Family: Ulmaceae, in rosoid group [or urticalean subgroup].
Form: medium-sized tree, often 40-60 feet but rarely more than 100 feet;
also spreads laterally from root-suckers, which can persist in shade.
Range: widespread across eastern states (+ Ontario), except on the southeastern Coastal Plain. (Often confused in id. with americana.)
Habitat: in various types of woods on base-rich soils, especially with moist (mesic) conditions, avoiding wet or dry extremes; much reduced in farmland by browsing and rooting of livestock; moderately shade tolerant.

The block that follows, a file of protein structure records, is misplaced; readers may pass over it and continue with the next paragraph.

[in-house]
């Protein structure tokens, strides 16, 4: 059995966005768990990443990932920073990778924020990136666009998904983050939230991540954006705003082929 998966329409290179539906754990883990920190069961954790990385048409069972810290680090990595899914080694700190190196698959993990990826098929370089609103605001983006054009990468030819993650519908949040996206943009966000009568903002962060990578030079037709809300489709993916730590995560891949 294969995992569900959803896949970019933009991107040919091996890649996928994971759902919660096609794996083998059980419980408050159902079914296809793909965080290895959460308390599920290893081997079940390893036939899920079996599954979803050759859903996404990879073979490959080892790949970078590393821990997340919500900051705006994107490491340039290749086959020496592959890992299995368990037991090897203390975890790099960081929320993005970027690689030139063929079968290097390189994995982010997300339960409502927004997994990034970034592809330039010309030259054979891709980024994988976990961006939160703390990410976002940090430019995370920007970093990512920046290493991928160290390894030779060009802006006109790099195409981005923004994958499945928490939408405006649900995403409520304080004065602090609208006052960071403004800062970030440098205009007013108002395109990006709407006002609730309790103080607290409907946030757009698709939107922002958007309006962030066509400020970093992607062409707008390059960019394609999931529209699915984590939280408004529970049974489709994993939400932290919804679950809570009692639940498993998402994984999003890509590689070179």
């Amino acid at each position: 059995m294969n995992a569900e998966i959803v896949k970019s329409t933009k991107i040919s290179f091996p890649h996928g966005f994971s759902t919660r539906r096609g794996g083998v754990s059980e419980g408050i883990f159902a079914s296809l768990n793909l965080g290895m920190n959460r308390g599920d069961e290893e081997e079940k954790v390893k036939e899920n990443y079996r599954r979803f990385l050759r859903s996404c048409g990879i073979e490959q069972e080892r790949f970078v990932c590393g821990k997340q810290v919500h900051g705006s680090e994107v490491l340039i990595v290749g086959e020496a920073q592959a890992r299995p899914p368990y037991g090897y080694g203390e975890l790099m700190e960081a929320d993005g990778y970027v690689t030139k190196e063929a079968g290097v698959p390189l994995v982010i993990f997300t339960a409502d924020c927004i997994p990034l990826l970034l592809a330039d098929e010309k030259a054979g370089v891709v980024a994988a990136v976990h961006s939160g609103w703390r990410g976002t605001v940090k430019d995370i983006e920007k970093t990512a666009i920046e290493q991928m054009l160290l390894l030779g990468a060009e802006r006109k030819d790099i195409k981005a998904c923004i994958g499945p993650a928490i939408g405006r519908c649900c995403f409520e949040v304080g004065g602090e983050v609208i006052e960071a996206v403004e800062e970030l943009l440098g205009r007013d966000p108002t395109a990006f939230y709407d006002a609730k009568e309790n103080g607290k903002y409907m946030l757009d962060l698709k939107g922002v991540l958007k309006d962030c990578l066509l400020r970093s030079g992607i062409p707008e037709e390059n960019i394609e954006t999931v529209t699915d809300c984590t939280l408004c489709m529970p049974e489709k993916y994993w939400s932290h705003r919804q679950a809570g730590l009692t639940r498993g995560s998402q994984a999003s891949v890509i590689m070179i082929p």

Consumers: young shoots and leaves browsed by mammalian herbivores, also roots perhaps eaten formerly by free-ranging pigs. Even human have eaten the mucilaginous inner bark or powdered dried leaves. Dutch Elm Disease can infect trees, but mortality is much less than in americana.
Growing notes: seeds mostly need overwintering to germinate; seedlings, saplings and root cuttings are easily transplanted.